System-level virtualization has received renewed interest due in large part to its potential for improved system utilization, enhanced system management capabilities and use with proactive fault tolerance. The virtual machine monitor (VMM), or hypervisor, manages the execution of the virtual machines (VMs). Therefore, interruption to the hypervisor effects all active VMs and causes all VM state to be saved (or migrated). However, in some instances it would be beneficial to enable (and disable) hypervisor features at runtime. For example, it might be beneficial to enable debugging or performance features of the hypervisor at runtime without having them active at all times. Additionally, the ability to briefly modify functionality at runtime without requiring a full system shutdown, recompile, reboot cycle could be useful for such purposes.
A common method for such dynamic extensibility is through the use of loadable modules. For example, the Linux operating system provides this functionality via the modules subsystem, or Loadable Kernel Modules (LKM). This facility allows a privledged user to build and load/unload shared object files (modules) at runtime.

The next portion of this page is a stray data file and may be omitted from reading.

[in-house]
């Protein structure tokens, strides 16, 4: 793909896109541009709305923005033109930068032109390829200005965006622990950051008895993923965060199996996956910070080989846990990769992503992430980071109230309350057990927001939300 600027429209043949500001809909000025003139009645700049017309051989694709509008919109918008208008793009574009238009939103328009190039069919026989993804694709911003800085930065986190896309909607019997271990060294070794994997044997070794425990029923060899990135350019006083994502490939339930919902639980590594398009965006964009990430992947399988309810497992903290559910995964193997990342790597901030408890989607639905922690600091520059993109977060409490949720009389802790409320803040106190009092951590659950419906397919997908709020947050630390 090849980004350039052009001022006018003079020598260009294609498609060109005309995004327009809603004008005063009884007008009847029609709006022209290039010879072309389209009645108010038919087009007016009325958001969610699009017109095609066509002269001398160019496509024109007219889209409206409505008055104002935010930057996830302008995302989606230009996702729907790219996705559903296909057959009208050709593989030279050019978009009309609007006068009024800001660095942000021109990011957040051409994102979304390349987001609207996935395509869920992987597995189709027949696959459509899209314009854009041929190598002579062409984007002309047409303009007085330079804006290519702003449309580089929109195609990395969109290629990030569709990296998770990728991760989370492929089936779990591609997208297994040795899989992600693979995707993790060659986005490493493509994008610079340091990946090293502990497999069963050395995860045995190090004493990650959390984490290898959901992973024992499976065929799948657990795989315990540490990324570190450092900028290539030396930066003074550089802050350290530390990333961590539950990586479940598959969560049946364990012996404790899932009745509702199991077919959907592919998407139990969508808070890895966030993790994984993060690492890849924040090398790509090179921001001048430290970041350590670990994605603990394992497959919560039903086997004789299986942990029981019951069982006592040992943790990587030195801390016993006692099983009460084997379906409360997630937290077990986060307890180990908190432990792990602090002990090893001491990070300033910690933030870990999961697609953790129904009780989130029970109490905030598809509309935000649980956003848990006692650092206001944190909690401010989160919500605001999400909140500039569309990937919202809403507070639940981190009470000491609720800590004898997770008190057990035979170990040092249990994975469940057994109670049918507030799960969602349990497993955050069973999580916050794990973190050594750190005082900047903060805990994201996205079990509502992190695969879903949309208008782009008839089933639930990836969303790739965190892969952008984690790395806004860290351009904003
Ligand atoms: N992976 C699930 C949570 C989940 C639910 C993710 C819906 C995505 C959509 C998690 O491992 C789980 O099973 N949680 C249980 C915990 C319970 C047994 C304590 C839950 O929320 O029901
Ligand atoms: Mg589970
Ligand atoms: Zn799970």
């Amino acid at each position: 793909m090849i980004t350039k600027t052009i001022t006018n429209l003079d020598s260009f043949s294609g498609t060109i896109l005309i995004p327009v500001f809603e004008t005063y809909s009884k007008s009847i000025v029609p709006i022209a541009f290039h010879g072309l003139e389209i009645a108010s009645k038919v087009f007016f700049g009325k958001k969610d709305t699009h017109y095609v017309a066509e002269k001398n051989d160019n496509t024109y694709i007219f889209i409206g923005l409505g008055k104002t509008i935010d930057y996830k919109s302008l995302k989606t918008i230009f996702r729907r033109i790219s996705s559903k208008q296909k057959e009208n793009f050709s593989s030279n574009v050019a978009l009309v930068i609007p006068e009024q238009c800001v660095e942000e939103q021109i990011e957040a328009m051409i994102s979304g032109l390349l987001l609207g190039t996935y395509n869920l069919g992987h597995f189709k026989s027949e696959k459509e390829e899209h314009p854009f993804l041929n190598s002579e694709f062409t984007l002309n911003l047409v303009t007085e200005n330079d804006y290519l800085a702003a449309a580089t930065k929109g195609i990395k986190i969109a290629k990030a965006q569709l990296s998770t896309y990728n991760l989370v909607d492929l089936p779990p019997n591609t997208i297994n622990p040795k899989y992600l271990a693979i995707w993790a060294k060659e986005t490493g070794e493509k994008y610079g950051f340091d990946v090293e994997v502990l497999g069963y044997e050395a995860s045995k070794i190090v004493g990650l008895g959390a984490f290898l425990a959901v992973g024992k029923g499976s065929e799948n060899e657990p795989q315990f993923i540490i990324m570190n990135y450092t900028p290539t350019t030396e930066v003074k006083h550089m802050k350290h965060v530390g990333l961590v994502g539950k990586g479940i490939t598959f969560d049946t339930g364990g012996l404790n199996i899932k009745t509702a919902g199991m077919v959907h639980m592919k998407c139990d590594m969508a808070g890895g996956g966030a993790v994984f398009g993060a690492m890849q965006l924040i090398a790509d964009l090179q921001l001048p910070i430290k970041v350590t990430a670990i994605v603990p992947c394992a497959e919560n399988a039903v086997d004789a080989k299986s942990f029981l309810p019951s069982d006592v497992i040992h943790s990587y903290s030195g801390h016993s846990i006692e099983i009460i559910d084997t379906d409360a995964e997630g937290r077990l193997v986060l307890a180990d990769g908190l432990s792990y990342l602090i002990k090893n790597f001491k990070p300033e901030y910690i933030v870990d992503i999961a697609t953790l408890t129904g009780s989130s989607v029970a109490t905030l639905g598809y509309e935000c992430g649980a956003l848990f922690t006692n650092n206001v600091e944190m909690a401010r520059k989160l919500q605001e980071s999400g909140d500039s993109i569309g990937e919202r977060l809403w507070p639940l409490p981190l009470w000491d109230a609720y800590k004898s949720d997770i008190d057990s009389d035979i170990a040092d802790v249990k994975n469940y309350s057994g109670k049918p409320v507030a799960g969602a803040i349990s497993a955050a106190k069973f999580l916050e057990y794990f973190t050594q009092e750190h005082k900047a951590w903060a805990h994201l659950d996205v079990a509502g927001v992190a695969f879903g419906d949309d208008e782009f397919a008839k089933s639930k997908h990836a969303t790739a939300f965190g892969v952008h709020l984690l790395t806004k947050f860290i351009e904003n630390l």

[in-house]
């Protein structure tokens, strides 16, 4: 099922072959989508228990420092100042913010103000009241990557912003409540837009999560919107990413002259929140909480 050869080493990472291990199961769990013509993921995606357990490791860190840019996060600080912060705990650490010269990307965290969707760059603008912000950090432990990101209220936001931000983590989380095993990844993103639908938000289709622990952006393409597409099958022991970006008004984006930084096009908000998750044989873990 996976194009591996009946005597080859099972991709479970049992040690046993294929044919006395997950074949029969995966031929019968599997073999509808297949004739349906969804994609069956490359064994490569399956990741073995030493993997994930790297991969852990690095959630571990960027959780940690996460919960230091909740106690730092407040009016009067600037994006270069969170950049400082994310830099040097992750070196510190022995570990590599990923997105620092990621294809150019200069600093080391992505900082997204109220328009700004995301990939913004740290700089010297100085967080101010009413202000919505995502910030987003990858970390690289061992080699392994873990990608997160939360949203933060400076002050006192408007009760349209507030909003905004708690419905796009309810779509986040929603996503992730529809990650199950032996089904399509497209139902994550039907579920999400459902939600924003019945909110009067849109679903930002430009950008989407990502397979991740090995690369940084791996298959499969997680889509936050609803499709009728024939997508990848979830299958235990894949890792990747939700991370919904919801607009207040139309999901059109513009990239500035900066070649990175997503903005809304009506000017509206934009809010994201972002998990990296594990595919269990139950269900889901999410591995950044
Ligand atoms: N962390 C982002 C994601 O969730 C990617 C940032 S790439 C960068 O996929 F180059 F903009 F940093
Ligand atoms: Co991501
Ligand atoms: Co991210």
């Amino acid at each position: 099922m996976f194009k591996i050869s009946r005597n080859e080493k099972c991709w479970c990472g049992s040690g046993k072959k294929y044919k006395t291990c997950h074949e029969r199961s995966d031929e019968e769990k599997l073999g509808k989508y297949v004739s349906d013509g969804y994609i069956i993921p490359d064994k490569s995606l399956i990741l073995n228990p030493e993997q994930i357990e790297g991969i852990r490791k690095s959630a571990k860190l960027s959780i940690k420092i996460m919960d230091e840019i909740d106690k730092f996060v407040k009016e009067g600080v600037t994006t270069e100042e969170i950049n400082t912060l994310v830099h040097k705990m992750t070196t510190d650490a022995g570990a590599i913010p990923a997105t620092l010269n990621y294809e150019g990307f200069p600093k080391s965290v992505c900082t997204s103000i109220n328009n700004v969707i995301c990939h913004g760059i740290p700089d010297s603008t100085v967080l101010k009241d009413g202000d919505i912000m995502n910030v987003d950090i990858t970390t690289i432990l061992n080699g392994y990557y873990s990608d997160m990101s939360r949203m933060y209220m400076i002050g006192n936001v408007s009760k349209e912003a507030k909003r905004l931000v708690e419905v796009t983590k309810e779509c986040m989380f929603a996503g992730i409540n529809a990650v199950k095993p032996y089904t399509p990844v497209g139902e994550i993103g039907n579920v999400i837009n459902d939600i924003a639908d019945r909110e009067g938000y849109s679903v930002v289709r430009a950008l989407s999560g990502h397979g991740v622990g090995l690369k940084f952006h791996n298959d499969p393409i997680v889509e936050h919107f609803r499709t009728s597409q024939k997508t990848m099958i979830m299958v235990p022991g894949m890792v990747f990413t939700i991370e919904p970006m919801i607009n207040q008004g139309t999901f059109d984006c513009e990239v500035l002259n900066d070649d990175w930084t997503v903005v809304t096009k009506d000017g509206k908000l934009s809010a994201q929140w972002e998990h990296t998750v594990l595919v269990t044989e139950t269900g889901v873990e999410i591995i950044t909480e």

Our work provides a new hypervisor mechanism for loading dynamic shared objects (modules) at runtime. These Loadable Hypervisor Modules (LHM) are modeled after the loadable modules used in Linux. We anticipate LHMs to be useful for further research into system-level virtualization, e.g., to support dynmamic debug tracing or performance analysis.
The current implementation is based on the Xen hypervisor and therefore we use some of their terminology when discussing the current approach, i.e., the administrative domain (dom0) which runs the modified Linux version as the HostOS. Also, we use the term "hypercall" when referring to the calls from domains to the hypervisor.
The basic LHM design is modeled after Linux loadable kernel modules (LKMs). The relocatable ELF objects (modules) have an additional segment denoting a LHM file. The modules sub-system of the HostOS (Xen dom0) detects a LHM and adjusts the relocations using VMM (Xen) addresses (see Figure). Then the LHM is mapped into the hypervisor via a new Xen hypercall. The LHM memory resources remain in the hostOS (dom0) area but the region is write-protected to avoid any accidental access from Linux. The hypervisor maintains a list of LHMs and upon LHM unload the resources are returned and freed via the Linux hostOS for reuse.
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